The area’s elevation since then is expressed in Lamb’s Conduit Street (named after William Lamb, who improved the conduit of fresh water to the area in 1564) with its chichi tailor, Ben Pentreath’s interior design shop, a flower shop and a handy collection of cafés and pubs.
Next comes Gray’s Inn with its Indian bean trees lolling their ancient arms across the lawns. Their latin name, Catalpa bignonioides, rolls off the tongue deliciously. Sir Francis Bacon (1561-1626), the statesman and garden maker, laid out the walks here and his essay “Of Gardens” written in 1625 is still sound advice today.
South through London’s largest public square, Lincoln’s Inn Fields, past pristine public lavatories painted in green gloss where visitors are commanded not to loiter, to Lincoln’s Inn Gardens. In the early morning, sun shines through the water jets and spouts around the William Pye water feature at the centre of the quadrangle where herbs, roses and wisteria provide respite from the legal anxieties going on in the surrounding chambers.
Across Fleet Street, where I once worked in the art deco “Black Lubianca” Express Newspapers building overlooking St Bride’s Church, to the three-acre Inner Temple Gardens where Shakespeare set the start of the Wars of the Roses. Today roses mingle with three-metre rockets of Echium and more ancient specimens such as a Japanese Blood Walnut, and a black mulberry set against emerald stripes of lawn.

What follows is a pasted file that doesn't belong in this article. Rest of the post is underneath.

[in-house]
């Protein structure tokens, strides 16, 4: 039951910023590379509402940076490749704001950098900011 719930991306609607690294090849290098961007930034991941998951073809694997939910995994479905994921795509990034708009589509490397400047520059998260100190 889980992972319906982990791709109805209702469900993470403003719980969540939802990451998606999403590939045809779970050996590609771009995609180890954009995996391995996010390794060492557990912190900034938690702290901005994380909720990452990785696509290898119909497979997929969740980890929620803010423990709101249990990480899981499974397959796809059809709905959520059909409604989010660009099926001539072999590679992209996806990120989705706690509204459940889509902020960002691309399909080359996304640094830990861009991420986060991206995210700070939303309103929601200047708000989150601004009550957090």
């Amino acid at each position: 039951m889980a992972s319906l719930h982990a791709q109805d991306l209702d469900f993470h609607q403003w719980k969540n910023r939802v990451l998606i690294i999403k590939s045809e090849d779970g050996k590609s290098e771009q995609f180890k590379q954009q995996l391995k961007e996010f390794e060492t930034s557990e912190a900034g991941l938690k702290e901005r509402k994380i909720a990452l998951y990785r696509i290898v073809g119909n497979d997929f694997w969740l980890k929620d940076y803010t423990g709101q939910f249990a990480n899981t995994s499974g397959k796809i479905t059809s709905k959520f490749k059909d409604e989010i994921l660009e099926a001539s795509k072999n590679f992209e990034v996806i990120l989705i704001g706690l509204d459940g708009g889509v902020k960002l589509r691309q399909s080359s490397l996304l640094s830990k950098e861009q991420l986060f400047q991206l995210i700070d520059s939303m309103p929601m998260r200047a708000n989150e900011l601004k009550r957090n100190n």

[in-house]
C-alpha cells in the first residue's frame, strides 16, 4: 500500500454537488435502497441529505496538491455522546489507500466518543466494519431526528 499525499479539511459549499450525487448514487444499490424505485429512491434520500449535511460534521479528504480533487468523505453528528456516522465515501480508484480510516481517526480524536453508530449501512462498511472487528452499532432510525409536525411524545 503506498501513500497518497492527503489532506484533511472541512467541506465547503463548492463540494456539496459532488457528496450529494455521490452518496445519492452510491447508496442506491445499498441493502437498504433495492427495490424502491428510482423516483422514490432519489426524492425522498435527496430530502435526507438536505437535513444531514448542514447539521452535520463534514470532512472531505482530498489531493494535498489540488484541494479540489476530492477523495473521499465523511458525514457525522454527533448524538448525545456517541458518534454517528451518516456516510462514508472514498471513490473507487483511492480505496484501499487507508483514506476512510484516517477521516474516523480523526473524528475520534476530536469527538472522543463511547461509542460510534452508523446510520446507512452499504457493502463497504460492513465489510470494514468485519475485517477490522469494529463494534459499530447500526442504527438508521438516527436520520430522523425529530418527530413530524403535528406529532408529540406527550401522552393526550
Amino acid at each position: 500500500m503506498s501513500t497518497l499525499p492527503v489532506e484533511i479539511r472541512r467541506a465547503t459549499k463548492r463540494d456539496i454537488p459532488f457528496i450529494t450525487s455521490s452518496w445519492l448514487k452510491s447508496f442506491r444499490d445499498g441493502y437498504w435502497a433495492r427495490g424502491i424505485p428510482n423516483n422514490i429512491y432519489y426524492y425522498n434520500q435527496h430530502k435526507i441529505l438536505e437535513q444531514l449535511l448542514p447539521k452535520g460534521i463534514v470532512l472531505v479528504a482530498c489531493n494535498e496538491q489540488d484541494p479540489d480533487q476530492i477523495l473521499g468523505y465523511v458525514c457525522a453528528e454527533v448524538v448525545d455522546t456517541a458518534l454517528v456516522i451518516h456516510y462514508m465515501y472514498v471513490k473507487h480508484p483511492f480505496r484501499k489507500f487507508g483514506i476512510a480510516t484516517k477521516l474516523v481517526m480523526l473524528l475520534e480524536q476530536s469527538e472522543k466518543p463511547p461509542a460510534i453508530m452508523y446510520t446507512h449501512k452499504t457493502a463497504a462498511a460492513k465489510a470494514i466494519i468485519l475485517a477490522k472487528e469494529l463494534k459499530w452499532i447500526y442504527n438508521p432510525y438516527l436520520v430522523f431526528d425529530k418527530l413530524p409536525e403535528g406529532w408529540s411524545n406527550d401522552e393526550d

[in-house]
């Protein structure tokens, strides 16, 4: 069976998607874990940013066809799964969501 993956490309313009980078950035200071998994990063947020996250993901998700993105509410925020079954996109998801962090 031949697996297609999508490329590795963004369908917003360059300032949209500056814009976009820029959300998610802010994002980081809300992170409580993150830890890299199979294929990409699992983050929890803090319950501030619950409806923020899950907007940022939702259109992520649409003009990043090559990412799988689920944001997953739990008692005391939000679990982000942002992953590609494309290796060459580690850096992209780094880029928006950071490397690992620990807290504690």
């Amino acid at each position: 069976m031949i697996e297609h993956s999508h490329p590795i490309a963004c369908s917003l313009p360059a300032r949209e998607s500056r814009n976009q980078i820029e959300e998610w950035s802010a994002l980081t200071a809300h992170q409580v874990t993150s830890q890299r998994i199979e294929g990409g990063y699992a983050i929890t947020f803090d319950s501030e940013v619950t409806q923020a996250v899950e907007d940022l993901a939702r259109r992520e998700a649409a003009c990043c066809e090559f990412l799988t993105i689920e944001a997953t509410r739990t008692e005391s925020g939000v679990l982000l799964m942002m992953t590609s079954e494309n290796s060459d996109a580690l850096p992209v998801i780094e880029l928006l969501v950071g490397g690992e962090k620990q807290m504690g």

Out of the gardens, across the traffic roaring along the Embankment, along the Thames where benches are backed surrounded by sweet-smelling Trachelospermum and lavender, over the Millennium Bridge to the high-walled Tate Modern Community. The garden is just visible through its railing gates, three minutes west of the FT’s office. Its pool, painted pebbles and borders make a little bower of escapism from Damien Hirst’s monstrous anatomical model currently decorating the gallery’s forecourt.
I’ve never been allowed to escape there despite requests (although the garden will be open for the Open Squares Weekend) and so instead, when the sunlight glinting on the Thames beckons us out of the office, we have peripatetic meetings through Borough Market to the Red Cross garden, where we walk among the pink-flowered valerian, catmint, hollyhocks, rosemary and lavender. The garden is run by volunteers, which would have pleased its founder, Octavia Hill, the social reformer and co-founder of the National Trust who died a century ago this August.